François Aubry

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François Aubry
Born(1747-12-12)12 December 1747
Paris, France
Died17 July 1798(1798-07-17) (aged 50)
Demerara, Dutch Guiana
NationalityFrench
OccupationSoldier, politician
Known forMember of the National Convention

François Aubry (12 December 1747 – 17 July 1798) was a French soldier who became a member of the National Convention of France and the Council of Five Hundred during the French Revolution. At first a moderate supporter of the revolution, he moved towards a monarchical position and worked to overthrow the Directory. When the Directory seized power, he was arrested and deported to Cayenne. He escaped, but died in Dutch Guiana soon after.

Early years[edit]

François Aubry was born in Paris on 12 December 1747. He joined the army, and in 1789 was a captain of artillery. He declared his support for the ideas of the revolution. He was appointed mayor of Nîmes in 1790.[1]

Girondin member[edit]

On 6 September 1792 he was elected a member of the National Convention for the department of Gard. Aubry was dispatched on a mission to the south of France. At the siege of Toulon he fell out with Napoleon Bonaparte, since he disagreed with his plan of attack. On returning to the convention, he attended the trial of King Louis XVI of France. He declared that Louis was guilty of conspiracy against freedom and attacks against the general security of the State, and voted in favor of the death penalty. On 3 August 1793 Aubry decreed that in all towns all the bells except one would be available to the Minister of War. Aubry signed a protest against the Insurrection of 31 May – 2 June 1793, and was arrested and detained until 9 Thermidor (27 July 1794).[1]

Later career[edit]

After 9 Thermidor (27 July 1794), Aubry returned to the Convention and succeeded Carnot in the Committee of Public Safety for military affairs. In this position he dismissed many officers accused of terrorism, including Massena and Bonaparte. He took a very active part in suppressing the revolt of 1 Prairial Year III (20 May 1795). Accused on that basis at the meeting of 14 Thermidor Year III (1 August 1795), he left the Committee and allied himself closely with the Clichy monarchical club, where he dominated the counter-revolutionary movement and became the most influential member.[1]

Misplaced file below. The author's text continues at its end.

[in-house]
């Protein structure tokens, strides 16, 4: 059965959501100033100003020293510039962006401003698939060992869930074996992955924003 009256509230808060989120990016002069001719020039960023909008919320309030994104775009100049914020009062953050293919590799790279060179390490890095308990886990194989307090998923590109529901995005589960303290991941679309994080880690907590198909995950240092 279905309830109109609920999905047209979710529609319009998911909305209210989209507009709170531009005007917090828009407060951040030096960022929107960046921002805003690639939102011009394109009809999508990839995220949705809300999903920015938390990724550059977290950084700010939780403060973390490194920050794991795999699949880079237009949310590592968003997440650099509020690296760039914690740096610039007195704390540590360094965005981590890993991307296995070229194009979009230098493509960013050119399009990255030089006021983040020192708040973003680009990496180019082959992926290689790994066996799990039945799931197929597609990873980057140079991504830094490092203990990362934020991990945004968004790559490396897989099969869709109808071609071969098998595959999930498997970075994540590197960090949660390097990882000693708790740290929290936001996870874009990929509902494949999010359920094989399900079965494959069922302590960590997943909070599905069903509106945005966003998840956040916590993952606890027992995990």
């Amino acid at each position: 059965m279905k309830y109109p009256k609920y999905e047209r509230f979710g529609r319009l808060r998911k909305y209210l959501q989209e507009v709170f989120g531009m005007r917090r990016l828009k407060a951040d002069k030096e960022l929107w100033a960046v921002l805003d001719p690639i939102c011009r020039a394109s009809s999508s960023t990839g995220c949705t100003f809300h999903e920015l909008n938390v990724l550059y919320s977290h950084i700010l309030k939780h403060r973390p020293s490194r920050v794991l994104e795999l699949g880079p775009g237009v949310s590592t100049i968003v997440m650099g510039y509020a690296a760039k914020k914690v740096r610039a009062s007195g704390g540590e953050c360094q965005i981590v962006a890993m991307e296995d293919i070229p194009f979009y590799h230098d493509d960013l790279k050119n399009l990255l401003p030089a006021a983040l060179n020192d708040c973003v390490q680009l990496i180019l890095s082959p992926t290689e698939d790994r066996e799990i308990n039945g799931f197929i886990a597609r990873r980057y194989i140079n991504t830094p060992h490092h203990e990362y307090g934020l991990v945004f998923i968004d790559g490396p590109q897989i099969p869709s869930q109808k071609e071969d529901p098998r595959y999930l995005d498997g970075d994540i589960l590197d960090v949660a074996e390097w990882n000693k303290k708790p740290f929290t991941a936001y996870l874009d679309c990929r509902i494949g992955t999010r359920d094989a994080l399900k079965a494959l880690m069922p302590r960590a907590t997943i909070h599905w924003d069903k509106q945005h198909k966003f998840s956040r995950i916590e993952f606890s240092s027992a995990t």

Aubry was among the members of the Convention who entered the Council of Five Hundred on 23 Vendémiaire year IV (15 October 1795). An arrest warrant was issued against him for his unconstitutional attitude on 13 Vendémiaire (5 October 1795), but was not executed. He supported Armand-Gaston Camus's proposed general amnesty. He opposed the law which declared nobles and relatives of emigrants ineligible for public office, and actively worked to overthrow the Directory.[1]

After the coup of 18 Fructidor (4 September 1797) he was arrested and transported to Rochefort, from where he was shipped to Cayenne. He escaped from Cayenne in a small boat with Jean-Charles Pichegru and others, and landed in Demerara, Dutch Guiana. He died there soon after on 17 July 1798.[1]

References[edit]

Sources[edit]

  • Robert, Adolphe; Cougny, Gaston (1891). "AUBRY, François". Dictionnaire des parlementaires français de 1789 à 1889. Retrieved 2014-06-03.